The Brexit vote triggered a rise in overseas visitors to UK hotels over the main summer months, new data reveals.
Demand from India was up by more than one third, with visitors from Ireland recording a similar increase.
Travellers from Spain and Hong Kong rose by nearly 30% with visitors from Canada growing by almost 25%.
The US was the top producing market, followed by Canada, Germany, Australia and Sweden, according to the latest data from the Expedia group.
London continued to be the top destination in the July to September quarter, but cities across the UK also saw double digit growth in demand.
Manchester, Birmingham, and Leeds all recorded a year-on-year increase in travel demand of more than 20%, with the coastal resorts of Bournemouth (up 25%) and Brighton (up 20%) also seeing a healthy upturn. Glasgow (up 25%) and Edinburgh (up 16%) also recorded strong growth.
The average daily rate (ADR) for hotel rooms in the UK stood at £113, a slight rise of 1.6% on the previous year.
Hotels in the majority of cities across the UK achieved an uplift in ADR, with the biggest increases coming in Liverpool, Belfast, Bournemouth and Manchester.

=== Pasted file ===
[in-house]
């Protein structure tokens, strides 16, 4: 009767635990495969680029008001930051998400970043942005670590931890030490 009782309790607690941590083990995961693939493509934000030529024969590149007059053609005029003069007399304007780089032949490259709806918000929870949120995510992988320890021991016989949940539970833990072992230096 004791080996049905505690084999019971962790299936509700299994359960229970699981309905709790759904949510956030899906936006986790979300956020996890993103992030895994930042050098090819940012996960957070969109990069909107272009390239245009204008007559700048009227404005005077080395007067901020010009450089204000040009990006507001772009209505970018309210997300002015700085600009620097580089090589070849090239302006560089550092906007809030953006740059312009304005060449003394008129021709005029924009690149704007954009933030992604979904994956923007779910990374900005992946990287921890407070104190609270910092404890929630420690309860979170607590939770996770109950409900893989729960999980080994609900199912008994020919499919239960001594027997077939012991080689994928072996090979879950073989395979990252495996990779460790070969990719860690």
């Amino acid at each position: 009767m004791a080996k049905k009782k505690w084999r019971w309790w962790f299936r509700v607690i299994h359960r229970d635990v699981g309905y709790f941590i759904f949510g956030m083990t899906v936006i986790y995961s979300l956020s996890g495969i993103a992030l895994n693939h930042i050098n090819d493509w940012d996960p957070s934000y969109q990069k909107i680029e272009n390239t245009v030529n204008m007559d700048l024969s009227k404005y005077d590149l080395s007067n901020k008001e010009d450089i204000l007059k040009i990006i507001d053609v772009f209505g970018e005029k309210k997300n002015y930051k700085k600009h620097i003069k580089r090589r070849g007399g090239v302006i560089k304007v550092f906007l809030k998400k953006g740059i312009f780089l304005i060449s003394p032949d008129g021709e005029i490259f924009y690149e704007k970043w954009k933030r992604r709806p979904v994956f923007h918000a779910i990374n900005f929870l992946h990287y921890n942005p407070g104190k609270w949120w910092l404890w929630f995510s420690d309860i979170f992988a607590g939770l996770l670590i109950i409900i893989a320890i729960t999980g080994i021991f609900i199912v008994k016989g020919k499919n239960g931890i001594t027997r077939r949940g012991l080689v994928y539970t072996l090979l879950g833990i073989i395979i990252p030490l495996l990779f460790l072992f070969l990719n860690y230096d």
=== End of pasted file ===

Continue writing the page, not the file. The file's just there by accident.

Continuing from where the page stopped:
Visitors from the US spent the most (£150), more than one and a half times domestic travellers, helped by a favourable foreign exchange rate.
Booking windows were especially high from Oceania – 74 days on average from both Australia and New Zealand – followed by Germany (65 days) and Canada (60 days).
Expedia UK & Ireland market management director Julie Cheneau said: “Overall our hotel partners enjoyed a strong quarter with those across a number of regional cities and seaside destinations enjoying impressive growth compared to the same period last year.
“Demand from certain key international markets spiked following the Brexit result, likely due to a range of factors including a weaker pound but also because the UK summertime is popular with international guests.
“Our data reveals that we are successfully working with our hotel partners to increase demand from key international markets where visitors are more likely to spend more on rooms and other services as well as stay longer.”
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